Altering self perception and flawed belief systems takes help, or in my case, a catalyst and lots of outside help. Depression is self indulgent, self destructive and sneaky and I think labeling it a disease is a mistake. We really shouldn't give it a life of its own or we will believe its beyond our control.
    Thanks for sharing - it's good to talk.

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  45. I found this post to be extremely gut-wrenching, and I applaud you for sharing..I have personally found it to be much more convenient to live in a state of 'unfeeling' for most of my life, moving from one addiction to the next, each offering a different type of solace..I'm not unhappy at the moment, I feel like I've been doing these things so long, I'm terrified as to what it would be, to be 'normal'. I respect you for being able to come as far as you have and wanting to help other people. I find your posts quite revealing and fascinating. Anyway, thanks so much..Cheers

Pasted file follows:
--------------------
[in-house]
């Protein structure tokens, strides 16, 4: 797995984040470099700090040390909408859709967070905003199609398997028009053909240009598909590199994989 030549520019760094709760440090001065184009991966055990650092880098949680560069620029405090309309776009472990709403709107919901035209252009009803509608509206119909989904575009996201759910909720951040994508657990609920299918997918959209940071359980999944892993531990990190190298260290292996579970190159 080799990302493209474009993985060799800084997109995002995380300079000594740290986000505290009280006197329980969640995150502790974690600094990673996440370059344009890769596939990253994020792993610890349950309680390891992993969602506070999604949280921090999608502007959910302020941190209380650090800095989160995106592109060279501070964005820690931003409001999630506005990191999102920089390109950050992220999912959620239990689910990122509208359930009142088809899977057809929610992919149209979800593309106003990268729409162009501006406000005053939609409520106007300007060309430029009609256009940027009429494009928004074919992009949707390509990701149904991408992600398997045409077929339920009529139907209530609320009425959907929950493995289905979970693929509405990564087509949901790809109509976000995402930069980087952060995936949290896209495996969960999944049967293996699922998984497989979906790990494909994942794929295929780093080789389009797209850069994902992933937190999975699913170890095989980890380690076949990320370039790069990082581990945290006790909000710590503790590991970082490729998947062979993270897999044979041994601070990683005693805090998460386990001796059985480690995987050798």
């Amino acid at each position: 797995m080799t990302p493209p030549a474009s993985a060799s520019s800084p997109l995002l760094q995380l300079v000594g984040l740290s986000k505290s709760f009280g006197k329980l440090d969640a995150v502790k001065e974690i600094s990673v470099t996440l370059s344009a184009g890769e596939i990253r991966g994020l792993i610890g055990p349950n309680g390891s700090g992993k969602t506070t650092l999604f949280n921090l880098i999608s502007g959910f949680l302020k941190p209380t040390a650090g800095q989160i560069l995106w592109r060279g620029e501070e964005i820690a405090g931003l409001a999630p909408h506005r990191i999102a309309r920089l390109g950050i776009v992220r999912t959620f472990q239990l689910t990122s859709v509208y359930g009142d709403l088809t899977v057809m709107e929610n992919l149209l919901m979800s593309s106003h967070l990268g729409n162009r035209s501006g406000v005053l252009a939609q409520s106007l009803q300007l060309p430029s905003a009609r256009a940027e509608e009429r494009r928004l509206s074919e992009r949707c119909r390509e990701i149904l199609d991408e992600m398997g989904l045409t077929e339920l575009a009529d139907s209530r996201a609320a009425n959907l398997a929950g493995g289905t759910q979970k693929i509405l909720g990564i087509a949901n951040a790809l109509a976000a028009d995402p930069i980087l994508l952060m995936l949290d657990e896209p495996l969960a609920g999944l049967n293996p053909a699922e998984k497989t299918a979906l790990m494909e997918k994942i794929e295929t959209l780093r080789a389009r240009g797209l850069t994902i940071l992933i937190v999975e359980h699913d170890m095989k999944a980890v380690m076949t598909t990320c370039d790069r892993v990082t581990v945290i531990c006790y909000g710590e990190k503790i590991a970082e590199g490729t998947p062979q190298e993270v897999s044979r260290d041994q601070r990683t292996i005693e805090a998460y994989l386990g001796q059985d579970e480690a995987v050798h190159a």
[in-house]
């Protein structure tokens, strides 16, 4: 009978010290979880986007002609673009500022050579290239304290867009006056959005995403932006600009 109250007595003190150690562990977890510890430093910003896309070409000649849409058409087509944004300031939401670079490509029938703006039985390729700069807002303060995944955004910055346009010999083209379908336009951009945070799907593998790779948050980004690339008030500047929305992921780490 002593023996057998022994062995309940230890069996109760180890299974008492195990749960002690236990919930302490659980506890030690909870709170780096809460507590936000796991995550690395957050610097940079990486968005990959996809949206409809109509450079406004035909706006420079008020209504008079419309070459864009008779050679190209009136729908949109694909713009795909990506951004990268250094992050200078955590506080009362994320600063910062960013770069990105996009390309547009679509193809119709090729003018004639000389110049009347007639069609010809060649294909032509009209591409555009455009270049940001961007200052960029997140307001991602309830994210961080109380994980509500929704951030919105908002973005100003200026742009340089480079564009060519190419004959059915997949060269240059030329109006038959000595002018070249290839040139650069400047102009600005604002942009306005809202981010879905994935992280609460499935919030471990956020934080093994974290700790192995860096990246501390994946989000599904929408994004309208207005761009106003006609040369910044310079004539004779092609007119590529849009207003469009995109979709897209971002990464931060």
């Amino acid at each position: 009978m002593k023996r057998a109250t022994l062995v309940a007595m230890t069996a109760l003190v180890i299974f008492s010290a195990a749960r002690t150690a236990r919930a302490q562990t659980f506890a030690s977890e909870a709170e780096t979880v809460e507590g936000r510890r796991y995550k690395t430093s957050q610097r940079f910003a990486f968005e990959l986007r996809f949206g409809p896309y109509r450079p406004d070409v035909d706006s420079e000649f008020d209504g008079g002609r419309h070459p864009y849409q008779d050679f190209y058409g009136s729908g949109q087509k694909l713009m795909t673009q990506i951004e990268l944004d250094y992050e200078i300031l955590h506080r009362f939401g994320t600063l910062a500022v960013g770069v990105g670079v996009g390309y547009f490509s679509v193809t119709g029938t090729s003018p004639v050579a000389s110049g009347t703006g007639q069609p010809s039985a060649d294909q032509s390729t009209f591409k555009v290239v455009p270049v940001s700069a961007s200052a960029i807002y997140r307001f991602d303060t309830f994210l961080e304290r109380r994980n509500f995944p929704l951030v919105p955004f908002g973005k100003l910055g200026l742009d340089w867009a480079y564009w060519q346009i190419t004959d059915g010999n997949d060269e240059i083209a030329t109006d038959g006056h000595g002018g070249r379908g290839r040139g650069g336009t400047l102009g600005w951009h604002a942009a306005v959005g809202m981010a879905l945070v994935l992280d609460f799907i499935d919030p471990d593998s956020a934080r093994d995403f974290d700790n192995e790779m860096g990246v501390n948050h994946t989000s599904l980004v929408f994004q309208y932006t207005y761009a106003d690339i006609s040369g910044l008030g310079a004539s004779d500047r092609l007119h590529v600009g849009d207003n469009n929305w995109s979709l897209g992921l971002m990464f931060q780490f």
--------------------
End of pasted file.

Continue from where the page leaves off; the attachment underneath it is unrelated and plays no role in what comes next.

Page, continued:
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  46. I think you have more than enough experience to speak about depression. I was touched deeply by your story. Amazing story of survival and spirit. It took a ton of courage to share it. The more you do the power of story will heal your soul. Thanks for sharing.

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  47. Great story and very important. People who say depression CAN'T be overcome baffle me. It's almost an attitude that says 'Don't you dare take my depression from me!' it's all I've got. However, as you've shown, life can be a joyful experience no matter how deep you've fallen.
    I also wrote an article on this theme which may be of interest http://www.screwthesystemnow.com/blog/why-you-should-feel-happy-about-being-depressed